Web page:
Vote no: Pas­sage would have fright­en­ing con­se­quences

Houston Chronicle Sunday - - OUTLOOK - By Sylvester Turner

Ibe­lieve in equal pay for equal work, es­pe­cially for city em­ploy­ees who put their lives at risk to save yours and mine. Propo­si­tion B— a city char­ter amend­ment pro­posal on the Nov. 6 city bal­lot as a re­sult of a fire­fight­ers pe­ti­tion drive — wouldn’t achieve equal pay. In fact it would do the op­po­site. Just as trou­bling: Ap­proval would have fright­en­ing con­se­quences for Hous­ton be­cause the pe­ti­tion was wrongly writ­ten. Propo­si­tion B would trig­ger a fire­fighter pay hike of at least 25 per­cent, cost­ing the city $98 mil­lion each year. On top of that, fire­fight­ers would get an ex­tra raise next year if po­lice of­fi­cers get one.

Be­cause the city has hit a rev­enue cap im­posed by the vot­ers in 2004, we would have to cut other spend­ing to pay for the salary in­crease.

The cuts would mean lay­offs of nearly 1,000 mu­nic­i­pal em­ploy­ees — in­clud­ing po­lice of­fi­cers and fire­fight­ers — and cut­backs to vi­tal city ser­vices. This would be bad for our city and un­fair to ev­ery­one.

“Pay par­ity” may have been the goal, but be­cause of the se­ri­ous mis­takes made in draft­ing this mea­sure,

un­equal pay is re­ally what we are vot­ing on in Novem­ber.

If Propo­si­tion B passes, fire­fight­ers will re­ceive the same equip­ment stipend as po­lice of­fi­cers. Yet po­lice of­fi­cers are re­quired to buy their equip­ment, in­clud­ing guns and am­mu­ni­tion, while fire­fight­ers are not. Fire­fight­ers would re­ceive ex­tra pay for earn­ing col­lege de­grees. Yet po­lice of­fi­cers are re­quired to earn

de­grees to be pro­moted

to lieu­tenant and higher ranks. Fire­fight­ers are not.

Fire­fight­ers would still re­ceive lu­cra­tive spe­cial re­tire­ment ben­e­fits given to them in the his­toric pen­sion re­form that vot­ers ap­proved over­whelm­ingly last year. Yet be­cause Propo­si­tion B fails to equal­ize re­tire­ment pay among po­lice of­fi­cers and fire­fight­ers, fire­fight­ers will get much more than po­lice.

Al­ready, fire­fight­ers can swap days off with each other, al­low­ing some to be away from their jobs for weeks, if not an en­tire month. Po­lice of­fi­cers do not have th­ese sched­ul­ing priv­i­leges. When a fire­fighter is un­able to work due to ill­ness or another cause, another fire­fighter is ac­ti­vated and paid over­time to cover the shift. Not so at HPD.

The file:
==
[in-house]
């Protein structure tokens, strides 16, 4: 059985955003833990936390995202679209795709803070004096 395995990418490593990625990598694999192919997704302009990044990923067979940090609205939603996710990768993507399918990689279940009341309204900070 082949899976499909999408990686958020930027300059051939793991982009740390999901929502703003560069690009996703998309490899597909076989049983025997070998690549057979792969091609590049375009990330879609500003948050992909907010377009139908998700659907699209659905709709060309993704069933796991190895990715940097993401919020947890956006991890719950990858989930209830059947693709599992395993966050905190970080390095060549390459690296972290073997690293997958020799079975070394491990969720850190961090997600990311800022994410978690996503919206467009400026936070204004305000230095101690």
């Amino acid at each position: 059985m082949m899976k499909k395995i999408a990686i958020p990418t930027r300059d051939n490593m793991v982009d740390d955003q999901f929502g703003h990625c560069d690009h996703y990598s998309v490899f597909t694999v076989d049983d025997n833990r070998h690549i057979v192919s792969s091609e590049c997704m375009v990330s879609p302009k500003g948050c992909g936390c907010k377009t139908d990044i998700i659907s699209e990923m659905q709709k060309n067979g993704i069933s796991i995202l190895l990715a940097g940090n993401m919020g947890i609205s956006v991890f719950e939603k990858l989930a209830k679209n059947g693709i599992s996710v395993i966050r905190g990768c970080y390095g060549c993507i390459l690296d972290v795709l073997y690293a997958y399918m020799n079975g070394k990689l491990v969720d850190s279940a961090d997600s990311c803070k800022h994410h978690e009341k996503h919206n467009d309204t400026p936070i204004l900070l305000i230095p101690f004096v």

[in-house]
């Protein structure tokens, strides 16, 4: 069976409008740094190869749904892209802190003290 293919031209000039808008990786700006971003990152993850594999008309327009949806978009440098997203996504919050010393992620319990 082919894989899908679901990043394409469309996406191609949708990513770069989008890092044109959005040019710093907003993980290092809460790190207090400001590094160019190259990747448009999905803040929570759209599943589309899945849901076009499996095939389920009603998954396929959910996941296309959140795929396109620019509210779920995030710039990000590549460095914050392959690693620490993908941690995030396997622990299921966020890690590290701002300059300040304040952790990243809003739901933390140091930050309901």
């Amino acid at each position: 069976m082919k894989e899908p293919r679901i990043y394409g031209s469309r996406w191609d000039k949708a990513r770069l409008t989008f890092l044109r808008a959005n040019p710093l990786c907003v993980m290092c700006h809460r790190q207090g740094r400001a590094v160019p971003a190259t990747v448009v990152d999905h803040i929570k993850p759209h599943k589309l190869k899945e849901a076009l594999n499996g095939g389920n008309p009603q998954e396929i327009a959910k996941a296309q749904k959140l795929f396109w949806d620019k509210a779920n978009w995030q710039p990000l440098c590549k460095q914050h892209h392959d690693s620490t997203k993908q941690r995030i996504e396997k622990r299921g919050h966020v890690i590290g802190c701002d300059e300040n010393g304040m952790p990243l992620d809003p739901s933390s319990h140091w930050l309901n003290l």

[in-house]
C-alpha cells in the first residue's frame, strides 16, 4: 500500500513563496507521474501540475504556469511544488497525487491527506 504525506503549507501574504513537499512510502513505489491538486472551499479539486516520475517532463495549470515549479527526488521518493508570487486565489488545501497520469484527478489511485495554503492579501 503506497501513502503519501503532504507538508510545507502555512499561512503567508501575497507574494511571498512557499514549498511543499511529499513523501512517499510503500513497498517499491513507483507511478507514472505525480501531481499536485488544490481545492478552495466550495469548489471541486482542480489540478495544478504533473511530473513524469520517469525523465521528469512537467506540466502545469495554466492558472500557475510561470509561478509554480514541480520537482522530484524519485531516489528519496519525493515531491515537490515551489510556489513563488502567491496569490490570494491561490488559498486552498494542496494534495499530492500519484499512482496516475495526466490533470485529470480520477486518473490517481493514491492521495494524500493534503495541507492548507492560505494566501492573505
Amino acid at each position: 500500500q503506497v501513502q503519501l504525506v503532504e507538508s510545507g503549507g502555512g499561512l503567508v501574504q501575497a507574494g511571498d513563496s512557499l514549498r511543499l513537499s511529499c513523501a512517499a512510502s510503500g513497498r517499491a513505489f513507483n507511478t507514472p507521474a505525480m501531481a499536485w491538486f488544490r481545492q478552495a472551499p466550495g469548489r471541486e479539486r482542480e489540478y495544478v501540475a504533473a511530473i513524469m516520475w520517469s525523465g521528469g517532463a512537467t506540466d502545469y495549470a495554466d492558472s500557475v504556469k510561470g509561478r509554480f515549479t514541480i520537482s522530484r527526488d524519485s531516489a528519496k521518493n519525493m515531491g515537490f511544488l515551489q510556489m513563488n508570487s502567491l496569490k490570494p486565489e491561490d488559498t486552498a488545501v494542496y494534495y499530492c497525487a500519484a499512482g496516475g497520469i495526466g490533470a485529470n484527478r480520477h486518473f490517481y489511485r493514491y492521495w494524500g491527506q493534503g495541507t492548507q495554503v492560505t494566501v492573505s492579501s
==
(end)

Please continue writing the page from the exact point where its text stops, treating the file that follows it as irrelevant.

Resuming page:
Th­ese are ex­am­ples of the se­ri­ous flaws in Propo­si­tion B, all of which would lead to an un­equal sys­tem that pays fire­fight­ers sub­stan­tially more than po­lice of­fi­cers.

Also, noth­ing in the ref­er­en­dum would fund the con­tin­u­a­tion of the much-needed re­place­ment of fire­fight­ing ve­hi­cles, or fire sta­tion mod­ern­iza­tion or health and safety pro­gram im­prove­ments.

Keep in mind that more than 80 per­cent of fire de­part­ment costs go to pro­vid­ing emer­gency med­i­cal ser­vices rather than putting out fires. What’s needed is a re­struc­tur­ing of the de­part­ment to meet th­ese de­mands, which Propo­si­tion B does not do.

If Propo­si­tion B passes, de­liv­er­ing on the fire­fighter salary hike could mean lay­ing off po­lice of­fi­cers, fire­fight­ers and mu­nic­i­pal em­ploy­ees, cut­ting hours at com­mu­nity cen­ters, swim­ming pools and li­braries, re­duc­ing parks main­te­nance, de­lay­ing mu­nic­i­pal court cases and per­mit­ting, in­ter­rupt­ing garbage ser­vice and other cuts.

Another sce­nario shifts more of the lay­offs to the fire de­part­ment. Salaries and other costs for first re­spon­ders and other pub­lic safety em­ploy­ees make up 57 per­cent of the city’s en­tire an­nual bud­get, mak­ing lay­offs in­evitable if the city is forced to in­crease fire­fighter pay.

You won’t find the loom­ing fis­cal cri­sis men­tioned in the bal­lot lan­guage be­cause the law says it has to be based on the pe­ti­tion word­ing. Nev­er­the­less, the situation is patently clear.

Do fire­fight­ers de­serve a raise? Ab­so­lutely. The pre­vi­ous mayor of­fered a 4 per­cent in­crease. It was re­jected. I have of­fered a 9.5 per­cent raise over three years. That of­fer was re­jected but re­mains on the ta­ble.

I have ne­go­ti­ated suc­cess­fully with city work­ers and po­lice of­fi­cers on pen­sions and pay raises. I know the city can­not af­ford a 25 per­cent raise for any em­ployee group. No mat­ter what the out­come of this mea­sure, I will con­tinue to make sure that our city pub­lic ser­vants will do their best to keep our city safe with the re­sources at hand.

I also urge ev­ery Hous­to­nian to join me in vot­ing against Propo­si­tion B. Stand­ing in agree­ment with me is an un­prece­dented coali­tion of Repub­li­cans, Democrats and non­par­ti­san vot­ers, busi­ness and la­bor lead­ers, com­mu­nity groups and pub­lic safety lead­ers. They share my con­cern that the propo­si­tion would cre­ate an un­af­ford­able man­date re­quir­ing cut­backs to vi­tal pub­lic ser­vices.

Af­ter Nov. 6, let’s go back to the draw­ing board and col­lab­o­rate on a so­lu­tion that is fair to fire­fight­ers, po­lice of­fi­cers and all Hous­to­ni­ans.

Newspapers in English

Newspapers from USA

© PressReader. All rights reserved.